Fly WWII airplanes and use Kamikaze tactics to wipe out enemies.
Electronic Arts and Swedish development team DICE are rolling the “dice” with Battlefield 1943. Unlike the big, costly productions pressed on DVDs, packaged in cases, plastic wrapped, shipped to retail stores, and then picked through by a wide variety of consumers, Battlefield 1943 is DLC-only (downloadable content).
EA’s new online-only strategy isn’t new per say, as Xbox Live Arcade services were offered when Xbox 360 launched November 2, 2005. But the size and type of content that Battlefield is, and who it comes from, is new. Electronic Arts didn’t start making DLC for Xbox 360 until 2007, and now it has taken a normally full production game and whittled it down to three downloadable maps at the cost of $15, which breaks down to $5 per map. It’s essentially an independent map pack.
Using the Frostbite engine, which DICE built for Battlefield Badfield 1, the developer bent the code into shape, honing it into a 450 MB download for XBLA DLC–small for a retail game, but large for DLC. At the Xbox 360’s launch in November 2005, Microsoft executives created a tight 50 MB cap for all XBLA games. But over the last 18 months, those restrictions have loosened up in order to allow a wider variety and larger games, permitting 350 MB downloads. Battlefield 1943 will come in at about 450 MBs, said Patrick Liu, the game’s lead producer.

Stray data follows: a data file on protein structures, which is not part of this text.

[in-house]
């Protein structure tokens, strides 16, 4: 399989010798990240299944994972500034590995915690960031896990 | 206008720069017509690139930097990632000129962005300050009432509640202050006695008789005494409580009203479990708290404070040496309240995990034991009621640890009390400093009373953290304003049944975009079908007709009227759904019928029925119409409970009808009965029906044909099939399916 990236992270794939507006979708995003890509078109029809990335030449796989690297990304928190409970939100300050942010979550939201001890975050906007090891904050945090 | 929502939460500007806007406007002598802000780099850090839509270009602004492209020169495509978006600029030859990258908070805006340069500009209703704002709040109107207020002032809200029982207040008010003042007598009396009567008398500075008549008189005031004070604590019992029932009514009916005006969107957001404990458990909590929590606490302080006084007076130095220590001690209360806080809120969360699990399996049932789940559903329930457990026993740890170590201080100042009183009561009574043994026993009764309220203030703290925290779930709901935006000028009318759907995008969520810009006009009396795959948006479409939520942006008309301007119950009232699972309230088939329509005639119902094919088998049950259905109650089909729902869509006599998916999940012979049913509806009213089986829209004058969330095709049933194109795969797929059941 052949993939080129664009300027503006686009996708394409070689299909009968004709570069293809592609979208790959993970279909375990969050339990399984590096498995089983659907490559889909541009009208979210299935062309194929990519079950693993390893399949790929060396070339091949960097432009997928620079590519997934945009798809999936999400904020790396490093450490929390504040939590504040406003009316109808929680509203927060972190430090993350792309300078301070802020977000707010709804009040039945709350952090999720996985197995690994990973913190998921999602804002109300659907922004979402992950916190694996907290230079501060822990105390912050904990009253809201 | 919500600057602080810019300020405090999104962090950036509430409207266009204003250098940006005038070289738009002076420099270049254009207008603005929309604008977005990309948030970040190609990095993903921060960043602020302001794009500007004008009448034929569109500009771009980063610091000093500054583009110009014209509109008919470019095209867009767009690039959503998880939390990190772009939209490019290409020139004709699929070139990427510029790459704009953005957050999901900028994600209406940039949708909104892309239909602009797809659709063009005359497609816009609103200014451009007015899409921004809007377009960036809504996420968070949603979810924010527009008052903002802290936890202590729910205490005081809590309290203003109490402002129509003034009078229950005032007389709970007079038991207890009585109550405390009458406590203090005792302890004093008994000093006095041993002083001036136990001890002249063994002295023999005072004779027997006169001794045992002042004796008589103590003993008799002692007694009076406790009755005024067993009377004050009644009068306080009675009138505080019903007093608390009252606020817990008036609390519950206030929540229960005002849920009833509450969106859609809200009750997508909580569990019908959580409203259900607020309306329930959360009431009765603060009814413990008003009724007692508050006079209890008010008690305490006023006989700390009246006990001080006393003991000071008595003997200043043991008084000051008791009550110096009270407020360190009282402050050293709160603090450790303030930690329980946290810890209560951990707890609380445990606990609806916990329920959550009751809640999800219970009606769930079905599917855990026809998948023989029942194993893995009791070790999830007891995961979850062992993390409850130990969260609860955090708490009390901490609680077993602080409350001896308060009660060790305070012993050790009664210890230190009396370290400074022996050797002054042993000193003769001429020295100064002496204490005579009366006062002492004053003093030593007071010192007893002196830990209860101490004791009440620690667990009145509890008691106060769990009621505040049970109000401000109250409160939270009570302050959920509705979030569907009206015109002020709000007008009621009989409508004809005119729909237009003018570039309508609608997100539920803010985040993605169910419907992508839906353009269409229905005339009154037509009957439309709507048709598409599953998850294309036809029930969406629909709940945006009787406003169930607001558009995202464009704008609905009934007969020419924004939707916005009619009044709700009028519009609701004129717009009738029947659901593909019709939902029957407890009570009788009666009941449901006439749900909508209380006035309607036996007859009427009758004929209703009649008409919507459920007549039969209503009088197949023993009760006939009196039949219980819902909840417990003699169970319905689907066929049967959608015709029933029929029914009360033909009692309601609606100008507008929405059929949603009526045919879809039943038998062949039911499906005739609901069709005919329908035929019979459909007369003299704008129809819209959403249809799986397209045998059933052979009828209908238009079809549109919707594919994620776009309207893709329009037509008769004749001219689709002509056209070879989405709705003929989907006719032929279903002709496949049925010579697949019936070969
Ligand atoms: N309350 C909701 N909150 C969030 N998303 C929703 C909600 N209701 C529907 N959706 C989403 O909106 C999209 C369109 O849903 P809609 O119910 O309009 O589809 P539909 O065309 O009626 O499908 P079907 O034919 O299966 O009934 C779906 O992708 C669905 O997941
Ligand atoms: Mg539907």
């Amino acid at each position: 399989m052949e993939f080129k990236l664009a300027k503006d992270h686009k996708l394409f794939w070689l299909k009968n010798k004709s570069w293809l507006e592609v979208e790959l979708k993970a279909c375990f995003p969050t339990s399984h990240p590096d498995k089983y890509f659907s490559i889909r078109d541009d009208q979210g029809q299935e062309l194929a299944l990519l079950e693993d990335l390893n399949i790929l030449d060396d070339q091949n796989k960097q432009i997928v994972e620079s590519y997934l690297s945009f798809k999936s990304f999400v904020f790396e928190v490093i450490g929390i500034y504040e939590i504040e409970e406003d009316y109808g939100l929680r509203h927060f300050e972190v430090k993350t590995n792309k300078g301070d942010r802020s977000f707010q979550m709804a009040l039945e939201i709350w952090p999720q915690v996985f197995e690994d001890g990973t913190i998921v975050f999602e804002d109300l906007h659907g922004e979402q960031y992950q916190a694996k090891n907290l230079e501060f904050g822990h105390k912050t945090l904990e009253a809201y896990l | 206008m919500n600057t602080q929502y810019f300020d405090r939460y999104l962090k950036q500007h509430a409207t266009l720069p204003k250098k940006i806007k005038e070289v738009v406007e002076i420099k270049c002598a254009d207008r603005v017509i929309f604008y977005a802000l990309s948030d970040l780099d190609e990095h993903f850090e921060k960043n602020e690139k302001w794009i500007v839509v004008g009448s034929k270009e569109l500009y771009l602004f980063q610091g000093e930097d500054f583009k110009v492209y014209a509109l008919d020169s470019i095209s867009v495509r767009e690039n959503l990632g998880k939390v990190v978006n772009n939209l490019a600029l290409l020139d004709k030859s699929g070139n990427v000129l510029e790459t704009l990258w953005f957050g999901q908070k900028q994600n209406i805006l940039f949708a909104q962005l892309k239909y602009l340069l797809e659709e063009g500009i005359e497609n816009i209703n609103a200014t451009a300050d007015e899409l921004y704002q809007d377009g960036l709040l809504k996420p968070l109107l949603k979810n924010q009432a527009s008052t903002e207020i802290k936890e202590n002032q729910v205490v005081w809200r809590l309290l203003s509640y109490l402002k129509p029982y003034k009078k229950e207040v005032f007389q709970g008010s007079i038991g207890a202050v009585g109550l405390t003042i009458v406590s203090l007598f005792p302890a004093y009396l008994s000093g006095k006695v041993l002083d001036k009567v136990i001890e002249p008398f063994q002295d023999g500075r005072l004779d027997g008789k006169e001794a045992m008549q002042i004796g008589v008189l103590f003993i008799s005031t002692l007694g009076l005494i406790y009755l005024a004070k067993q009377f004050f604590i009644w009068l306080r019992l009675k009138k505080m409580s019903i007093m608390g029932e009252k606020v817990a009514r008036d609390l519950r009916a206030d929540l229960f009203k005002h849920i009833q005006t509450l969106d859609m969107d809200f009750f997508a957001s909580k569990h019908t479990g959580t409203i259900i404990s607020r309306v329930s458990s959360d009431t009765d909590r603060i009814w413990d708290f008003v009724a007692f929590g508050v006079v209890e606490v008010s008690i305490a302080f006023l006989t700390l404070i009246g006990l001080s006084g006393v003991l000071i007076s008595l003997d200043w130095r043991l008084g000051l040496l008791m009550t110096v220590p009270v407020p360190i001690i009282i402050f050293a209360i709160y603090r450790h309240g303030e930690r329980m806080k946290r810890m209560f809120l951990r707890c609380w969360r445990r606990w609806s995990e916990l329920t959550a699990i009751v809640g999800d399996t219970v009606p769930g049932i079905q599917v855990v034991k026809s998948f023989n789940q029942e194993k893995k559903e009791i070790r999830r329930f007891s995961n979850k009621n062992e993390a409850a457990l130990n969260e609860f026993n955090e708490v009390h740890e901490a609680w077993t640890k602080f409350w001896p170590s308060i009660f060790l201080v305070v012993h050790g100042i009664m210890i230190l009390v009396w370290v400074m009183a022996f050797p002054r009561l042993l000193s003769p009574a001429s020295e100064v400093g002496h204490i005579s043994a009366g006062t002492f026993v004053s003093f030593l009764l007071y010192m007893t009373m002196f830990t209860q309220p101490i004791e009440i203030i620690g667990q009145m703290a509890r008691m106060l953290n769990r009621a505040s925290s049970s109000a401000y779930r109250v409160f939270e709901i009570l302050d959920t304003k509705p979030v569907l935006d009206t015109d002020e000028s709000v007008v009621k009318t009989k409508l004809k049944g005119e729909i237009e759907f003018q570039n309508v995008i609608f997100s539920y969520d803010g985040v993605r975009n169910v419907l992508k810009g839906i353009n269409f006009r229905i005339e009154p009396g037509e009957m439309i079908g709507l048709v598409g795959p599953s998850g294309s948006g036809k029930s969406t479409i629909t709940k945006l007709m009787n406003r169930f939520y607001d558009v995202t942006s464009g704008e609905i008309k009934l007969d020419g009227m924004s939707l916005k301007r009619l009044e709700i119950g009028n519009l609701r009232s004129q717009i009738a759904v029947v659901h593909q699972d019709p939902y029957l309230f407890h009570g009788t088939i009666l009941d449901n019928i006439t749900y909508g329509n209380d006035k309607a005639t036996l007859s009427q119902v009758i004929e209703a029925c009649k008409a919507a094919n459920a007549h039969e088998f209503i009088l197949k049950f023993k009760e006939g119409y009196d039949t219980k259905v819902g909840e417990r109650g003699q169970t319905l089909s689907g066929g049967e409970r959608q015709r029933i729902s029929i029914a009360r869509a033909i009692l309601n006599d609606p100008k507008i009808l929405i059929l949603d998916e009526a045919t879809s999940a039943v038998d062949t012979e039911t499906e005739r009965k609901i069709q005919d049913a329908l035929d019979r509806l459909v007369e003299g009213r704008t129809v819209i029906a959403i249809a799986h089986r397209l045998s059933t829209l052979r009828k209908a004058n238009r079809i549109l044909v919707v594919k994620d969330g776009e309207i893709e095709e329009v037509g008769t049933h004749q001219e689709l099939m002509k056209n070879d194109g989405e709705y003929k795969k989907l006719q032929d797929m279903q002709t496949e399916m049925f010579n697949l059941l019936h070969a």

Combine air, sea, and land forces to take control of Iwo Jima.
The reason I hope Battlefield 1943 succeeds is because this fully multiplayer game is perfect for gamers without large blocks of time on their hands; in other words, working stiffs and weary parents. Instead of high school and college kids with time on their hands, parents have 1-2 hour blocks of game time. This game enables them to instantly jump into a fully heated battle, slaughter dozens of virtual WWII Japanese or American soldiers, and then jump out, unencumbered by the weight of a lengthy story, cutscenes, or save points.
Counter tank attacks with bazookas (shown here) or call in air raids.
This strategy is new for both EA and Microsoft, and it’s a good thing. Eight years ago, publishers fanatically chirped about the potential of episodic gaming, ideas that were never fully realized because the technology and the demand weren’t fully ready. Although EA hasn’t officially planned on additional map packs, you can see this is a test case run.
If the map packs work well, rest assured EA will make more. After several test sessions with the game, it’s clear to me Battlefield 1943 harkens back to the original award winning title, another good thing. Let’s hope the masses agree.